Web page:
Molecular Plant Pathology – Pathogen Profiles
Bipolaris sorokiniana, a cereal pathogen of global concern: cytological and molecular approaches towards better control
Jagdish Kumar1, Patrick Schäfer2, Ralph Hückelhoven2, Gregor Langen2, Helmut Baltruschat2, Elke Stein2, Subramaniam Nagarajan1 and Karl-Heinz Kogel2
1 Directorate of Wheat Research, Agrasen Road, Karnal 132001, India
2 Interdisciplinary Research Centre for Environmental Sciences, Justus-Liebig-University, D-35392 Giessen, Heinrich-Buff-Ring 26–32, Germany
Bipolaris sorokiniana (teleomorph Cochliobolus sativus) is the causal agent of common root rot, leaf spot disease, seedling blight, head blight, and black point of wheat and barley. The fungus is one of the most serious foliar disease constraints for both crops in warmer growing areas and causes significant yield losses. High temperature and high relative humidity favour the outbreak of the disease, in particular in South Asia’s intensive irrigated wheat-rice production systems. In this article, we review the taxonomy and worldwide distribution, as well as strategies to counteract the disease as an emerging threat to cereal production systems. We also review the current understanding of the cytological and molecular aspects of the interaction of the fungus with its cereal hosts, which makes B. sorokiniana a model organism for studying plant defence responses to hemibiotrophic pathogens. The contrasting roles of cell death and H2O2 generation in plant defence during biotrophic and necrotrophic fungal growth phases are discussed.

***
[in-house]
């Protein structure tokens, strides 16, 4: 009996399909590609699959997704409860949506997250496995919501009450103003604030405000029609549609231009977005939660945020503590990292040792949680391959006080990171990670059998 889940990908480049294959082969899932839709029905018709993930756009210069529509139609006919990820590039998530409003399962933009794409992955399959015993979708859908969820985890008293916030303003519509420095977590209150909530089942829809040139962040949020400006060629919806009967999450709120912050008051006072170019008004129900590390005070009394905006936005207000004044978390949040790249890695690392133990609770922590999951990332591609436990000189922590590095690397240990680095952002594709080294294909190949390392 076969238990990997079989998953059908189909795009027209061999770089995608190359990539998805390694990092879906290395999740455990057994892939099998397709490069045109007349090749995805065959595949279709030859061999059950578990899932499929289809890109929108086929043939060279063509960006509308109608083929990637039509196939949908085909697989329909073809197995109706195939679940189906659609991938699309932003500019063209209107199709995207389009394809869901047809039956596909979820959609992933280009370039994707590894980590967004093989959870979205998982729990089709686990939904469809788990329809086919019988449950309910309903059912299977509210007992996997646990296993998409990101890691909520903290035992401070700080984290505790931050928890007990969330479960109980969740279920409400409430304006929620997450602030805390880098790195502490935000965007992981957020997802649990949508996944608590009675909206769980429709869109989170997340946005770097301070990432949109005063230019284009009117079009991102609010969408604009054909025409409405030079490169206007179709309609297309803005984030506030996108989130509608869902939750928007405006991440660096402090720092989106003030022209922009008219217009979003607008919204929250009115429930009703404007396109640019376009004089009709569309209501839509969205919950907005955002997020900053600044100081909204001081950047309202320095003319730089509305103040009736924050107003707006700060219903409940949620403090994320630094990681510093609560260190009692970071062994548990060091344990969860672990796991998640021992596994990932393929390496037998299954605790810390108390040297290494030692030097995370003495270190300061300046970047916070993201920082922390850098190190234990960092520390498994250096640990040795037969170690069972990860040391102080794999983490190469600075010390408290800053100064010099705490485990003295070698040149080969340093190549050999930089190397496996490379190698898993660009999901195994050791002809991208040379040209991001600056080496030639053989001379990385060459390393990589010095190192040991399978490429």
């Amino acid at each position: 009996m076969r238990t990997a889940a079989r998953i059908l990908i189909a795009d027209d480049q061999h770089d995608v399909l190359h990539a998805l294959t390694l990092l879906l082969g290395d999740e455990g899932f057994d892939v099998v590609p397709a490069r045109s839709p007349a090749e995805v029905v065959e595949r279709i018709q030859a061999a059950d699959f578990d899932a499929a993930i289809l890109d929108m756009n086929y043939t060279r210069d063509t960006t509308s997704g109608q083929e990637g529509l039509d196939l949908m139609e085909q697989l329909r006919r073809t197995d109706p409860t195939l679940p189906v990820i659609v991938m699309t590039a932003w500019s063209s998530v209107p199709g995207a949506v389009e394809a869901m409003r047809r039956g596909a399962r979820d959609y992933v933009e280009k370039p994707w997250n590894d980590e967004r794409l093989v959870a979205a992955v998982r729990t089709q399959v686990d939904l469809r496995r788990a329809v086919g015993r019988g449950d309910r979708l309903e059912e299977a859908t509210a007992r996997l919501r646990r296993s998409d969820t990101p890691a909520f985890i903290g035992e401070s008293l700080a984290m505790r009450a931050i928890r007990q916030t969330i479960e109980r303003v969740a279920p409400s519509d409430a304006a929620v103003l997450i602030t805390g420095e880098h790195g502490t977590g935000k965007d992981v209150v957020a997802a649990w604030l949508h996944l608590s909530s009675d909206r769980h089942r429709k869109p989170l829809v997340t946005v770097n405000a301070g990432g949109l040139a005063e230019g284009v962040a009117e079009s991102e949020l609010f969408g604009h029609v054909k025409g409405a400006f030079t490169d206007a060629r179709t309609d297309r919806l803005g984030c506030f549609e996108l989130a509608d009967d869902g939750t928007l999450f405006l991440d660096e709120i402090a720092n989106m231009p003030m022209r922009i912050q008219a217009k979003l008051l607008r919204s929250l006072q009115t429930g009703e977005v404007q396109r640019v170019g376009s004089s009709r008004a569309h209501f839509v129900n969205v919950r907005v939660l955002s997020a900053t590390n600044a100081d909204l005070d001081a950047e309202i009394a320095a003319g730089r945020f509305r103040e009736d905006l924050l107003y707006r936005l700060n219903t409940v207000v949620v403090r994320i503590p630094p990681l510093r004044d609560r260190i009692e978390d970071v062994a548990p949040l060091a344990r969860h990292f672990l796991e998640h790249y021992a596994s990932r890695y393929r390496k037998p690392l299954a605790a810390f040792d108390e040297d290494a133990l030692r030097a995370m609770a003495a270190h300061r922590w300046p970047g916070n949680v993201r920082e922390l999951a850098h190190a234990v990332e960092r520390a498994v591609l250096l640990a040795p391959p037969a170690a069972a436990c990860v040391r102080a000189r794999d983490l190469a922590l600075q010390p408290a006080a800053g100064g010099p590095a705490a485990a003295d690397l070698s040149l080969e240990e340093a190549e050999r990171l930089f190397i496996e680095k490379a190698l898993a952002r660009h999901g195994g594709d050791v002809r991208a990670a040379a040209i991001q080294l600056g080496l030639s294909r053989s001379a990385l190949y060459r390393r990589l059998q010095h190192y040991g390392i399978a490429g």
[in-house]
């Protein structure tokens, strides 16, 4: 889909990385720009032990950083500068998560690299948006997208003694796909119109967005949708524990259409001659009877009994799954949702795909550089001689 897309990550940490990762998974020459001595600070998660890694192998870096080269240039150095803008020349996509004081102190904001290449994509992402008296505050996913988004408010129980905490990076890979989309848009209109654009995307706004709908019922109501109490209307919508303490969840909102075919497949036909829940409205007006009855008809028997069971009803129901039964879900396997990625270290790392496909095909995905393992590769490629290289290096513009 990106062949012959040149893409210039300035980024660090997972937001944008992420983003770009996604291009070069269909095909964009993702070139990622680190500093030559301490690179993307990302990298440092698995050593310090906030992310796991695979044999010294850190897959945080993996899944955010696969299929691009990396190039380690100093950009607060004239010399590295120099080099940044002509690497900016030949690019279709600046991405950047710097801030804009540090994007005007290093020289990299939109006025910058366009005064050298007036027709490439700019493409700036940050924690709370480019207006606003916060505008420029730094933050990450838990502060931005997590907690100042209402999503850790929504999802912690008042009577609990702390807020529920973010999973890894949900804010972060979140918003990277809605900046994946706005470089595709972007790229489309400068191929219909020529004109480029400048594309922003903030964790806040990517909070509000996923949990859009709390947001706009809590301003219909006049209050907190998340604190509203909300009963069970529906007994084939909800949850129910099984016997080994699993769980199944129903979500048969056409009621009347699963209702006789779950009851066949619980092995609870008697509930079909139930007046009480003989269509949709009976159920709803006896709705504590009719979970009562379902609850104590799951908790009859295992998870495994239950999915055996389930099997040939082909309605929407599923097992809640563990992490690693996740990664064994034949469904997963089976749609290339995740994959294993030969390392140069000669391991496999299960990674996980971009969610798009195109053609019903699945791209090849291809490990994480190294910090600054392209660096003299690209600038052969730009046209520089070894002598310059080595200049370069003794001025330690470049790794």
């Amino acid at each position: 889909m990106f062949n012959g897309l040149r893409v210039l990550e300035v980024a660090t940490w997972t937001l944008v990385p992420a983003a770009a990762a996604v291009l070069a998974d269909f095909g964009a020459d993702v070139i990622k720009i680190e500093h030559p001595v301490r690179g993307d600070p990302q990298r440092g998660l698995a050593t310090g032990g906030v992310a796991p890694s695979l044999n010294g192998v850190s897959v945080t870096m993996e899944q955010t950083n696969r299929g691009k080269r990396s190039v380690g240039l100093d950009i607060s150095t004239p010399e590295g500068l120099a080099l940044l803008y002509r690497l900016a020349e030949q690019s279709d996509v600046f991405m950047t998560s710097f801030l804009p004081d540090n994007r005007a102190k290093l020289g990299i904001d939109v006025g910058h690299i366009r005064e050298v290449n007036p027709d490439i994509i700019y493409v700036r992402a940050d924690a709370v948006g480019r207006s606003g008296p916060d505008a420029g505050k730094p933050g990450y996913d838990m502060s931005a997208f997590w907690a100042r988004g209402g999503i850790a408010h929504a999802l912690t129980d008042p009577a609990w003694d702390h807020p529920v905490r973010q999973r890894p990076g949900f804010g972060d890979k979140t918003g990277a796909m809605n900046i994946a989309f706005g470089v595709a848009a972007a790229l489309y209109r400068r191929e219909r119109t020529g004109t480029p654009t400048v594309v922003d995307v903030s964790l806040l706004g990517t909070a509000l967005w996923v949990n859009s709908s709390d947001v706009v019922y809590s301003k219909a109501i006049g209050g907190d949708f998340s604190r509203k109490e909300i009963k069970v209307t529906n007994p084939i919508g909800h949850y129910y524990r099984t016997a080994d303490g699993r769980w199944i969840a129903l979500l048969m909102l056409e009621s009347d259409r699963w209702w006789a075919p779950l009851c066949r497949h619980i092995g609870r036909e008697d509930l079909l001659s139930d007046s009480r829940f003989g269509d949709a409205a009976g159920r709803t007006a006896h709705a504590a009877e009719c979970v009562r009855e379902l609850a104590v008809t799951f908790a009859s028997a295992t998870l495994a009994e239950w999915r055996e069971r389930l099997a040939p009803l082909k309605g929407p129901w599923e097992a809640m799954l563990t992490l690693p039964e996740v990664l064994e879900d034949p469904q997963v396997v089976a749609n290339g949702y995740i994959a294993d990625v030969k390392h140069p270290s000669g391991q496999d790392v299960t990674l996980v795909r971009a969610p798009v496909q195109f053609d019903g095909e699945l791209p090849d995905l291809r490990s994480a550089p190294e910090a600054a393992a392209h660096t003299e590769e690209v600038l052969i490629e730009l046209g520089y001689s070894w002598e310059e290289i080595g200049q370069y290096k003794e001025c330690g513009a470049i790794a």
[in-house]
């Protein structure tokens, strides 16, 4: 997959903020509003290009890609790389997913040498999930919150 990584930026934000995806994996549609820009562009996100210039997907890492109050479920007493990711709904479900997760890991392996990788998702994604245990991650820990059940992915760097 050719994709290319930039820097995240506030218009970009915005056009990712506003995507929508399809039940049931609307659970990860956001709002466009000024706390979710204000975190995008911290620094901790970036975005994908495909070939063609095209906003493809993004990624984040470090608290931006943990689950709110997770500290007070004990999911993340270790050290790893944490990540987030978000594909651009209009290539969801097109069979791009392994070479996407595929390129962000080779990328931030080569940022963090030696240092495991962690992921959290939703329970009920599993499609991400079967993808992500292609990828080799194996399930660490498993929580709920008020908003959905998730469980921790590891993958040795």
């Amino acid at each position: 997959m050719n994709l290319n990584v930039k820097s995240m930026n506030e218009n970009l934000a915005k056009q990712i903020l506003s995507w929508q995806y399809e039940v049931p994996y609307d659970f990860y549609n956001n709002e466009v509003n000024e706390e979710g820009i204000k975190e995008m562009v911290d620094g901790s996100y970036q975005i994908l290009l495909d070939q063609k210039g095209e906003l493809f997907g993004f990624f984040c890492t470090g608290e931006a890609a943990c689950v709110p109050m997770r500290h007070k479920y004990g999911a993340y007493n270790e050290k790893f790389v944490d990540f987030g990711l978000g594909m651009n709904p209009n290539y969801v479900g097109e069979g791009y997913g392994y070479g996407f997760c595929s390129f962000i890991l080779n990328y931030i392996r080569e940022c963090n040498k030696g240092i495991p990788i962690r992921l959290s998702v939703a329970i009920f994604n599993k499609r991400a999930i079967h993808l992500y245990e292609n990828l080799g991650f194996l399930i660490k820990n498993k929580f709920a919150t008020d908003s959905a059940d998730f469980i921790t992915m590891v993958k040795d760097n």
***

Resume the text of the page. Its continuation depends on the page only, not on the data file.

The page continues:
Disease caused by Bipolaris sorokiniana. The pathogen causes spot blotch on primary leaves of barley (A), wheat (B), and flag leaves of wheat (C). Necrotic lesions are light coloured on barley compared to darker lesions on wheat. Barley leaves develop more chlorosis as compared to wheat.